Those of us who work alone at home all day — especially without a separate office space — face our own challenges: when to stop working, finding social contact within the workday, trying (hah!) to control the clutter of books, newspapers, magazines I use for work while my “office” is a desk in the livingroom, staying visible and audible within our industries. I offer some tips on how to handle isolation on my website. Michelle Goodman, who’s written several great books about working freelance, has some helpful tips on her website, including this one.

The only way I’ve stayed sane while working on my book (and blog and freelancing) are two young researchers I found (through trusted colleagues), one in San Diego and one in suburban New Jersey, neither of whom I’ve met. Their energy and attention to detail have allowed me to focus on my own tasks.

When you work on your own, it’s not always easy to find someone dependable to help you and it’s easy to forget to delegate — I found an intern from a local university one year and hired her (at $12/hr, this a decade ago) after the unpaid internship ended. It helped enormously having a fun, friendly helpful assistant.

Do you work from home? What do you enjoy? What (if anything) do you miss from working in an office or more structured/social environment?

Any tips on how to cope?

Approaching Your Idol: Ray Bradbury Wrote To Somerset Maugham (Who Replied), And I Wrote To Bradbury (Who Replied)

In Media on April 1, 2010 at 11:15 am
Photo of Ray Bradbury.

Ray Brabdbury, one of my idols. Image via Wikipedia

If you ever dreamed of entering a specific profession, you might have found someone, even you were very young, who inspired you. If you were bold, and lucky, and wrote to them, they might have written you back:

Contact! Connection! Inspiration!

Ray Bradbury, whose work I discovered when I was 12 — and which so made me want to become a writer — did this when he discovered the work of British author Somerset Maugham.

From a recent story in The Wall Street Journal:

On an upstairs-corridor wall, for instance, hangs a sepia-tinted photograph of the English author W. Somerset Maugham (1874-1965). “He was a big influence,” says a white-thatched Mr. Bradbury, seated nearby like a benevolent wizard. “I loved his short stories, and I wrote him when I was 39 years old; I wrote a fan letter, and sent him my first book of stories. And Somerset Maugham wrote back and said: ‘I think Edgar Allan Poe would have liked some of these stories.’ Isn’t that a great thing for him to say?”

I was at summer camp way up north in Ontario when I wrote to Ray Bradbury, begging him to not stop writing, I so loved his work. I was 12, and hopefully mailed my letter to his Manhattan publisher, Ballantine. To my delighted shock, within a week or two, I received a blue paper personalized postcard from him (with his return address) with his felt-tip-pen signature — and his typewritten reassurance that he would, indeed, keep writing.

I treasured his card then, as I still do today. I wrote, twice, in my 20s, to John Cheever — whose former home lies about a 2o-minute drive north of mine — and he, graciously, wrote me back both times, also on personal stationery.

I simply couldn’t imagine writers of their stature and skill taking the time to read and answer, but they did. And that left an enormous impression on me. I was touched by their graciousness and, since then, have realized that the life of a writer — certainly pre-Internet and email! — can be an isolated one. Even though millions of readers enjoy your printed, published work, depending what you write and for whom, it’s rare for some to reach out and let you know that, and a treasured moment.

Every writer shares this: you put your bum in the chair (as Margaret Atwood told me, when I was the editor of our high school paper and she, a graduate of that school, became my first Big Name interview) — and write. It’s what we choose to do, but lonely. Hearing back from someone so insanely accomplished I remember the plot-lines of several of his short stories decades after reading them made me realize he, too, appreciated being appreciated.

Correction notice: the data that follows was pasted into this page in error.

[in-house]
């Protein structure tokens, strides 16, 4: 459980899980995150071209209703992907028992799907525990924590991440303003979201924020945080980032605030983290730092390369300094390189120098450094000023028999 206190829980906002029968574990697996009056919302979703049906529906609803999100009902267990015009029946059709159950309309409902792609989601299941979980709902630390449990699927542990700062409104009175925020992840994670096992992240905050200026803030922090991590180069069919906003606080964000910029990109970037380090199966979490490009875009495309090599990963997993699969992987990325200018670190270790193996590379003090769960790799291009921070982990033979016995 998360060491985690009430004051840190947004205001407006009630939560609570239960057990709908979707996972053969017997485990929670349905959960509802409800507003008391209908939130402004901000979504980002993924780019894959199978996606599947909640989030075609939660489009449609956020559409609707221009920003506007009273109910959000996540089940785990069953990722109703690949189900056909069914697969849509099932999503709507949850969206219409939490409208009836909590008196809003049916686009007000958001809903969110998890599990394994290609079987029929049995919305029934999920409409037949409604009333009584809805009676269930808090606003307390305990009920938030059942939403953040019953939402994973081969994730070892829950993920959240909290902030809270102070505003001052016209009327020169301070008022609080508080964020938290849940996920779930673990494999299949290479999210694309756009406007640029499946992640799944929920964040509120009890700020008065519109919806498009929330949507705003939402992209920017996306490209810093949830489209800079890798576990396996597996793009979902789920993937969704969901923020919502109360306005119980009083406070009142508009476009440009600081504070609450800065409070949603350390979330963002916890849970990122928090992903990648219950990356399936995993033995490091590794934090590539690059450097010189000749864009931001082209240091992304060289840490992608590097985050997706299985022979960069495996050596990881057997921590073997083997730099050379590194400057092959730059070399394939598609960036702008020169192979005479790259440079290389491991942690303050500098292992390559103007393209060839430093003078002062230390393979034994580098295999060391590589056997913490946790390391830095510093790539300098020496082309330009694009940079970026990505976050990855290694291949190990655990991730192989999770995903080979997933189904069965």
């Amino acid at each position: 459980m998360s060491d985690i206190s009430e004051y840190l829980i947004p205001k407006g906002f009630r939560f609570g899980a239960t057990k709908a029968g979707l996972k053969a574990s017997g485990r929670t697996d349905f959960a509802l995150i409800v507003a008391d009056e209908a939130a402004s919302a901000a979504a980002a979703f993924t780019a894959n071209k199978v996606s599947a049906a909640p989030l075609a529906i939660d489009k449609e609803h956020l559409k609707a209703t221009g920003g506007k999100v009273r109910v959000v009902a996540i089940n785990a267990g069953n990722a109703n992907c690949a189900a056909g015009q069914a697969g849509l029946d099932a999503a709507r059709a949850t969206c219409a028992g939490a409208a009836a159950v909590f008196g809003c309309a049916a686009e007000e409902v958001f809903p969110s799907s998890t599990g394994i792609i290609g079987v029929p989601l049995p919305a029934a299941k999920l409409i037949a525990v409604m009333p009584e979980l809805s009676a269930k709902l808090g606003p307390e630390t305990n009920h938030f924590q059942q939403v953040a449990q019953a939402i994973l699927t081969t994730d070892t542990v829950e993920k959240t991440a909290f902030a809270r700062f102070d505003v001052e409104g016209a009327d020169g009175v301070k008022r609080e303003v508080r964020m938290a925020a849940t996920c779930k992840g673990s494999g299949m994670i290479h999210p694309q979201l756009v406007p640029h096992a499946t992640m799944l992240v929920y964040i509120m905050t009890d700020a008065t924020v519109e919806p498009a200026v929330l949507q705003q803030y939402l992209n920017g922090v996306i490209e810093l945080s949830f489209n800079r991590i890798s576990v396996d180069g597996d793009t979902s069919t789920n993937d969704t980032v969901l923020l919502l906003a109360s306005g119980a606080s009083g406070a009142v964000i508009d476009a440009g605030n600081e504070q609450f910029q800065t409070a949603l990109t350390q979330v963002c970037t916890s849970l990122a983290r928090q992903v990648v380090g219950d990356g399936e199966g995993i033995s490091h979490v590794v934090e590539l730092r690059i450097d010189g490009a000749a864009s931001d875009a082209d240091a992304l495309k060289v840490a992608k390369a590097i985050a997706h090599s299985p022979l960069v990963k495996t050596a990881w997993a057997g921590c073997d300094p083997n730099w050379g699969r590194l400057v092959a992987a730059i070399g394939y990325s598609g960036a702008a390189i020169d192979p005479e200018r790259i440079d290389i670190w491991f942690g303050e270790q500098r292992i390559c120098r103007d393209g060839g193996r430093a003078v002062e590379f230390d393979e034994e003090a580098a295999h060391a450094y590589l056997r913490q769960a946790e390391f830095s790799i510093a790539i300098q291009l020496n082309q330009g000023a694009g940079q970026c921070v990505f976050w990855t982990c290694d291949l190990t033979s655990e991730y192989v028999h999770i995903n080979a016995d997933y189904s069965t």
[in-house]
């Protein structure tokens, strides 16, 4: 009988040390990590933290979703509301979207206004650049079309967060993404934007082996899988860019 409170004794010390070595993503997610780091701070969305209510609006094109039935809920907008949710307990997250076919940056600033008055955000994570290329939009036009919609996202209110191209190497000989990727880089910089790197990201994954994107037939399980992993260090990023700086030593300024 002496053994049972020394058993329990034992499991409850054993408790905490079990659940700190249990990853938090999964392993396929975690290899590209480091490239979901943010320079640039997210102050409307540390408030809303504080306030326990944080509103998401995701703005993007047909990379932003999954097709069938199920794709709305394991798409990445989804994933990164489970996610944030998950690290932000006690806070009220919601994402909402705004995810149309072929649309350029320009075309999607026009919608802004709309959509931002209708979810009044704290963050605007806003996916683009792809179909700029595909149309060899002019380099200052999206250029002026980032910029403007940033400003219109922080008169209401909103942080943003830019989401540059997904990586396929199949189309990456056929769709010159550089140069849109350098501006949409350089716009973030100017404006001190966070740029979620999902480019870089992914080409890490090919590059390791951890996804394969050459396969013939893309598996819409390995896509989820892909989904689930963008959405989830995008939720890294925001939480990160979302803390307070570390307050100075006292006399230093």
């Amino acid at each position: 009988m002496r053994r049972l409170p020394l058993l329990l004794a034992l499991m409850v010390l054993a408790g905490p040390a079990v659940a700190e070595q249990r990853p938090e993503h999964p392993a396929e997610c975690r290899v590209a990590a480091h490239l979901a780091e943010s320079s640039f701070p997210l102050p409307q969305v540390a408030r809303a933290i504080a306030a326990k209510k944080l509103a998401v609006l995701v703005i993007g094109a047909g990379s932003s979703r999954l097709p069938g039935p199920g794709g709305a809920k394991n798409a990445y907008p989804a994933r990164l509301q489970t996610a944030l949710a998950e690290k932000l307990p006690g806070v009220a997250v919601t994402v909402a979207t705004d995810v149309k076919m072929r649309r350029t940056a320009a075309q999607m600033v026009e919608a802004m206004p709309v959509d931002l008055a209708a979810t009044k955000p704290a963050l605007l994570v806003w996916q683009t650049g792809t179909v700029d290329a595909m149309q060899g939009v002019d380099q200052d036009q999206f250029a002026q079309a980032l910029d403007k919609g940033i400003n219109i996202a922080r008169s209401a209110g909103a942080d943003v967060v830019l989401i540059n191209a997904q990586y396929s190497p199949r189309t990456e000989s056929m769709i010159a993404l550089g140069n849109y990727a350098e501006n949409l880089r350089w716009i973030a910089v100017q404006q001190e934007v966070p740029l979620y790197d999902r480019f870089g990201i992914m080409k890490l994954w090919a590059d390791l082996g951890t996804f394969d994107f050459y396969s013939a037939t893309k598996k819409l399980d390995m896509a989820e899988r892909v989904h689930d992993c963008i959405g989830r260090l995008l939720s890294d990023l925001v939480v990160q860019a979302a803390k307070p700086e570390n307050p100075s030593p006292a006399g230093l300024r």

Have you ever reached out, in gratitude and admiration, to someone well-known and accomplished whose work you distantly admire?

What happened?

Sick At Home Alone? How Social Media Are Helping

In behavior, Health, Technology on March 25, 2010 at 2:40 pm
Day 6/365

Image by SuperFantastic via Flickr

I found this New York Times story compelling — selfishly — as someone recently largely confined to quarters recovering from a bad bout of osteoarthritis and a back spasm. Two friends, both self-employed writers, one living in a fourth-floor walk-up, are also at home with their own back issues. Comparing notes, checking in with one another and commiserating has made it more bearable.

Thank heaven for email and Facebook!

A diagnosis of a chronic or terminal illness is bad enough — but the added, enforced social, physical and emotional isolation that often comes with it can make things a lot worse.

If you are, as many are, much younger than those typically facing a specific illness or condition, friends in your peer group may have no idea what you face, and may find it depressing or frightening to discuss.

If no one in your family has it — my Dad, 80, and I are comparing athritis meds these days! — who really understands your daily struggles?

You need people who get it and can help:

For many people, social networks are a place for idle chatter about what they made for dinner or sharing cute pictures of their pets. But for people living with chronic diseases or disabilities, they play a more vital role.

“It’s really literally saved my life, just to be able to connect with other people,” said Sean Fogerty, 50, who has multiple sclerosis, is recovering from brain cancer and spends an hour and a half each night talking with other patients online.

People fighting chronic illnesses are less likely than others to have Internet access, but once online they are more likely to blog or participate in online discussions about health problems, according to a report released Wednesday by the Pew Internet and American Life Project and the California HealthCare Foundation.

“If they can break free from the anchors holding them down, people living with chronic disease who go online are finding resources that are more useful than the rest of the population,” said Susannah Fox, associate director of digital strategy at Pew and author of the report.

They are gathering on big patient networking sites like PatientsLikeMe, HealthCentral, Inspire, CureTogether and Alliance Health Networks, and on small sites started by patients on networks like Ning and Wetpaint.

Have social media helped you cope with an illness or injury?